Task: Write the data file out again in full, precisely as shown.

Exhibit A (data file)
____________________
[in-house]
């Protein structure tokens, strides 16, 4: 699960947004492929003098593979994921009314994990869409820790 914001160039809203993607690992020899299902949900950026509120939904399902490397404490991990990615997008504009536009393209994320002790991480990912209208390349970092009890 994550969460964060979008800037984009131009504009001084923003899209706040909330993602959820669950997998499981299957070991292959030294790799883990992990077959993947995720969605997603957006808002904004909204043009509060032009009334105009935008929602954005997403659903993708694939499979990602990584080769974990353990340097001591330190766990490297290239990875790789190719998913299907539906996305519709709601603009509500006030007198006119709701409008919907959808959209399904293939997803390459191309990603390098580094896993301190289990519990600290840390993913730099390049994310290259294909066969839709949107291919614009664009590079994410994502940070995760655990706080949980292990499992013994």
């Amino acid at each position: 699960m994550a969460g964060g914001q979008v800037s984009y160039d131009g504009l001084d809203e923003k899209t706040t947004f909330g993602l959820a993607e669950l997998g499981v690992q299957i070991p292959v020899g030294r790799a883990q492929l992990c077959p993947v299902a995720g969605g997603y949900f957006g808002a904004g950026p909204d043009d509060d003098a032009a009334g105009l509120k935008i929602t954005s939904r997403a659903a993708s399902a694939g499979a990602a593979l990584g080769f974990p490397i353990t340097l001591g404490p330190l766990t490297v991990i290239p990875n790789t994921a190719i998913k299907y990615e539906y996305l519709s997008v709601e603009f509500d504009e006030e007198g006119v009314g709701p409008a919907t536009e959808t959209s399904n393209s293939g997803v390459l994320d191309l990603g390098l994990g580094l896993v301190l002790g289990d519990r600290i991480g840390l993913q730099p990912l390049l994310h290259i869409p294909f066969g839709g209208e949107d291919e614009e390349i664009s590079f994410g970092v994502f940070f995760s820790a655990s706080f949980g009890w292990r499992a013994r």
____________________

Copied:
[in-house]
């Protein structure tokens, strides 16, 4: 699960947004492929003098593979994921009314994990869409820790 914001160039809203993607690992020899299902949900950026509120939904399902490397404490991990990615997008504009536009393209994320002790991480990912209208390349970092009890 994550969460964060979008800037984009131009504009001084923003899209706040909330993602959820669950997998499981299957070991292959030294790799883990992990077959993947995720969605997603957006808002904004909204043009509060032009009334105009935008929602954005997403659903993708694939499979990602990584080769974990353990340097001591330190766990490297290239990875790789190719998913299907539906996305519709709601603009509500006030007198006119709701409008919907959808959209399904293939997803390459191309990603390098580094896993301190289990519990600290840390993913730099390049994310290259294909066969839709949107291919614009664009590079994410994502940070995760655990706080949980292990499992013994």
């Amino acid at each position: 699960m994550a969460g964060g914001q979008v800037s984009y160039d131009g504009l001084d809203e923003k899209t706040t947004f909330g993602l959820a993607e669950l997998g499981v690992q299957i070991p292959v020899g030294r790799a883990q492929l992990c077959p993947v299902a995720g969605g997603y949900f957006g808002a904004g950026p909204d043009d509060d003098a032009a009334g105009l509120k935008i929602t954005s939904r997403a659903a993708s399902a694939g499979a990602a593979l990584g080769f974990p490397i353990t340097l001591g404490p330190l766990t490297v991990i290239p990875n790789t994921a190719i998913k299907y990615e539906y996305l519709s997008v709601e603009f509500d504009e006030e007198g006119v009314g709701p409008a919907t536009e959808t959209s399904n393209s293939g997803v390459l994320d191309l990603g390098l994990g580094l896993v301190l002790g289990d519990r600290i991480g840390l993913q730099p990912l390049l994310h290259i869409p294909f066969g839709g209208e949107d291919e614009e390349i664009s590079f994410g970092v994502f940070f995760s820790a655990s706080f949980g009890w292990r499992a013994r």